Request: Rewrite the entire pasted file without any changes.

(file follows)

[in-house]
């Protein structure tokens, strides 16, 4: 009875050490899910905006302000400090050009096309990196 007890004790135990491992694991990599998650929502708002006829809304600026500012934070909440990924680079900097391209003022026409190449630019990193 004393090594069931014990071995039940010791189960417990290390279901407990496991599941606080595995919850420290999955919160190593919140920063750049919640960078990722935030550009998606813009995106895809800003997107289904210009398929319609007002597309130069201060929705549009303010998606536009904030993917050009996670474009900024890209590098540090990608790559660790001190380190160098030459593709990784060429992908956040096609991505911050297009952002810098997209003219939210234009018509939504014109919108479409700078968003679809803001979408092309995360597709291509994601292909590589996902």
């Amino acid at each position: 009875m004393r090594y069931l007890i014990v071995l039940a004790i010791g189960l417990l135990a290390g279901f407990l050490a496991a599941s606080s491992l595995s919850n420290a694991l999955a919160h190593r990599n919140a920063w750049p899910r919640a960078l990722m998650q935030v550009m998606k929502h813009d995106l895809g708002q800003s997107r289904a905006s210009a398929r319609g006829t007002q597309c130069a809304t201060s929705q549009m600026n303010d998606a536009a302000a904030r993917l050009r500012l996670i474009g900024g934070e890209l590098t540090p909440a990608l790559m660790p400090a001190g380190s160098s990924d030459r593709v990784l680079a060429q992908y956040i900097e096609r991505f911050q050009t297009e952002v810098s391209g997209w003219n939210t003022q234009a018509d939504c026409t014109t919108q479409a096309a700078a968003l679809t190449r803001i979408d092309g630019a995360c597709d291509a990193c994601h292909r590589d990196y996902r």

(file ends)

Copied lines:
[in-house]
């Protein structure tokens, strides 16, 4: 009875050490899910905006302000400090050009096309990196 007890004790135990491992694991990599998650929502708002006829809304600026500012934070909440990924680079900097391209003022026409190449630019990193 004393090594069931014990071995039940010791189960417990290390279901407990496991599941606080595995919850420290999955919160190593919140920063750049919640960078990722935030550009998606813009995106895809800003997107289904210009398929319609007002597309130069201060929705549009303010998606536009904030993917050009996670474009900024890209590098540090990608790559660790001190380190160098030459593709990784060429992908956040096609991505911050297009952002810098997209003219939210234009018509939504014109919108479409700078968003679809803001979408092309995360597709291509994601292909590589996902």
């Amino acid at each position: 009875m004393r090594y069931l007890i014990v071995l039940a004790i010791g189960l417990l135990a290390g279901f407990l050490a496991a599941s606080s491992l595995s919850n420290a694991l999955a919160h190593r990599n919140a920063w750049p899910r919640a960078l990722m998650q935030v550009m998606k929502h813009d995106l895809g708002q800003s997107r289904a905006s210009a398929r319609g006829t007002q597309c130069a809304t201060s929705q549009m600026n303010d998606a536009a302000a904030r993917l050009r500012l996670i474009g900024g934070e890209l590098t540090p909440a990608l790559m660790p400090a001190g380190s160098s990924d030459r593709v990784l680079a060429q992908y956040i900097e096609r991505f911050q050009t297009e952002v810098s391209g997209w003219n939210t003022q234009a018509d939504c026409t014109t919108q479409a096309a700078a968003l679809t190449r803001i979408d092309g630019a995360c597709d291509a990193c994601h292909r590589d990196y996902r």